The chairman of the House Ways and Means Committee late Tuesday proposed legislation that would bar the IRS and Treasury from blocking Tea Party and other conservative tax exempt groups from engaging in political activity, potentially violating their First Amendment rights.
Rep. Dave Camp, R-Mich., took the emergency action after the House failed to include the provision in a new spending bill that only warned the Internal Revenue Service not to use its $11 billion budget to target conservative groups.
His committee has spent nearly eight months investigating the IRS targeting of conservative and Tea Party groups opposed to the president's re-election and fears that the administration is moving prematurely to muzzle the groups already hounded by the administration in the scandal.
He wants to finish his investigation before letting the administration push through new rules limiting what the groups, known as 501(c)4 tax exempt groups, can or can't do politically.
His bill, titled “Stop Targeting of Political Beliefs by the IRS Act of 2014,” would stop Treasury's November proposal to bar the groups from engaging in voter registration and get-out-the-vote activities, or to convene candidate forums without jeopardizing their exempt status.
Camp's prohibition would last a year to allow for his investigation of the Tea Party targeting to be completed.
His proposal should satisfy groups surprised and upset with Treasury's new rules. In a letter last week, 50 groups said the Treasury-IRS rules would violate the First Amendment rights while letting other tax exempts, namely Big Labor, conduct the very same political activities they would be banned from doing.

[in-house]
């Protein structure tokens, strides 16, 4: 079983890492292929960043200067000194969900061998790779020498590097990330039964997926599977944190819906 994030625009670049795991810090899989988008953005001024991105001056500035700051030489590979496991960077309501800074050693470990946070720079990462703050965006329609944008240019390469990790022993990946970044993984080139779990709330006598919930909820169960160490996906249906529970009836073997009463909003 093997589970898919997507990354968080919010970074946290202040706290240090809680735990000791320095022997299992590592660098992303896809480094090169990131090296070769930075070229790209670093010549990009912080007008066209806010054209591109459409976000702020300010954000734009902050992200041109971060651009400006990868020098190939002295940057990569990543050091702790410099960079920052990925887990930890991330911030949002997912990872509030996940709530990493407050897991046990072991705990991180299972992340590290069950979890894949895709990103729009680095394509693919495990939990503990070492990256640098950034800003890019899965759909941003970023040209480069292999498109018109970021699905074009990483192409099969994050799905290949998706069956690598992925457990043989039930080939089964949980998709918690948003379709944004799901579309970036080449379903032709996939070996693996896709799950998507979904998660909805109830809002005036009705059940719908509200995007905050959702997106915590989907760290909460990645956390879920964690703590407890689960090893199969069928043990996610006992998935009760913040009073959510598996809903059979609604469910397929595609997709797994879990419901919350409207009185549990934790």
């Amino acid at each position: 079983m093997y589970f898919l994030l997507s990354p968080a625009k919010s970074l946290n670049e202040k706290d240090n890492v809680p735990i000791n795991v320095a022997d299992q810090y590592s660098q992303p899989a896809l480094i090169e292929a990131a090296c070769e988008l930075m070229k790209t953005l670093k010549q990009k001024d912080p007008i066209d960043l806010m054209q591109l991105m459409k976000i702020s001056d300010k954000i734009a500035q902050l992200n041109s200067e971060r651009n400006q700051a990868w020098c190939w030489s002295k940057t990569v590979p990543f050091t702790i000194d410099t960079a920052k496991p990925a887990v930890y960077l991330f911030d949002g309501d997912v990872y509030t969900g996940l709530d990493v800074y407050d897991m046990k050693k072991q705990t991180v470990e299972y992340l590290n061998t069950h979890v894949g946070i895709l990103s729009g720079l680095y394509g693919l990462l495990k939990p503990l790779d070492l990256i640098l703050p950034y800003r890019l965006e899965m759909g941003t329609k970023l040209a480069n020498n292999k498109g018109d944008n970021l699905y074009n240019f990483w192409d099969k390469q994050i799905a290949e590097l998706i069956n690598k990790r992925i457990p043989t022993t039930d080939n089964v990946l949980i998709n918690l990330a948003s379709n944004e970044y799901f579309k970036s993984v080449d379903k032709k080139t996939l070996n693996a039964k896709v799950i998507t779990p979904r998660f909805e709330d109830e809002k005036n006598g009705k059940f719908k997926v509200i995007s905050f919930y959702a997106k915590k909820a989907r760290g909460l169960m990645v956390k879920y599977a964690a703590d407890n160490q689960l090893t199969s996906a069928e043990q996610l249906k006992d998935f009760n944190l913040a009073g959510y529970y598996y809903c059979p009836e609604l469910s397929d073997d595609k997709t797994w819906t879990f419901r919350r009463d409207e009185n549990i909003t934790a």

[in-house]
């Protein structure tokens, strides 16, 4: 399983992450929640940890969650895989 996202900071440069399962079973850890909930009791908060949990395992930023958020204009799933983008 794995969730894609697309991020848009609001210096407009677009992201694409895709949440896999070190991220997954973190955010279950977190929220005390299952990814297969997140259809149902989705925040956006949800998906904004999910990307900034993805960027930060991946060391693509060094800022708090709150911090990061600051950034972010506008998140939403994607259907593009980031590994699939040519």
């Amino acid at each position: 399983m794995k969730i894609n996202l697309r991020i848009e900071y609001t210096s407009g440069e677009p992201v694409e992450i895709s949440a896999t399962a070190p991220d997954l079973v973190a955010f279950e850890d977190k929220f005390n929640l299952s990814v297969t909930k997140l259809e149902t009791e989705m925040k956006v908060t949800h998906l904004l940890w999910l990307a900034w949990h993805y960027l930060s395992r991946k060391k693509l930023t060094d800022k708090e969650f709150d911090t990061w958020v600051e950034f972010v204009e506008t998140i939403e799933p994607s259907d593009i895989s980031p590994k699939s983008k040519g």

"Despite the administration's insistence that there's nothing to see here,' the committee has found evidence demonstrating that right-leaning groups were targeted to an extent far beyond what was reported by the Inspector General,” Camp said in a statement.
“Our investigation is still ongoing and the committee has not received all the requested documents. It is premature to publish new rules before getting all of the facts. The administration's proposed rules openly target groups that are exercising their First Amendment rights. We cannot allow these draft regulations to go into effect. Congress must make sure every American's right to participate and engage in civic debate is protected, and this legislation will provide some much-needed assurance that IRS targeting and surveillance will not continue,” said Camp.
He also hit the administration's effort to sweep the scandal under the rug. “Additionally, I am disappointed by reports that the Department of Justice had decided - without conducting a serious investigation - that it will not to pursue criminal charges in the IRS's intentional targeting of conservative groups. I have long said that we will follow the facts of this case wherever the facts lead us - and this case is far from closed.”Paul Bedard, the Washington Examiner's "Washington Secrets" columnist, can be contacted at firstname.lastname@example.org.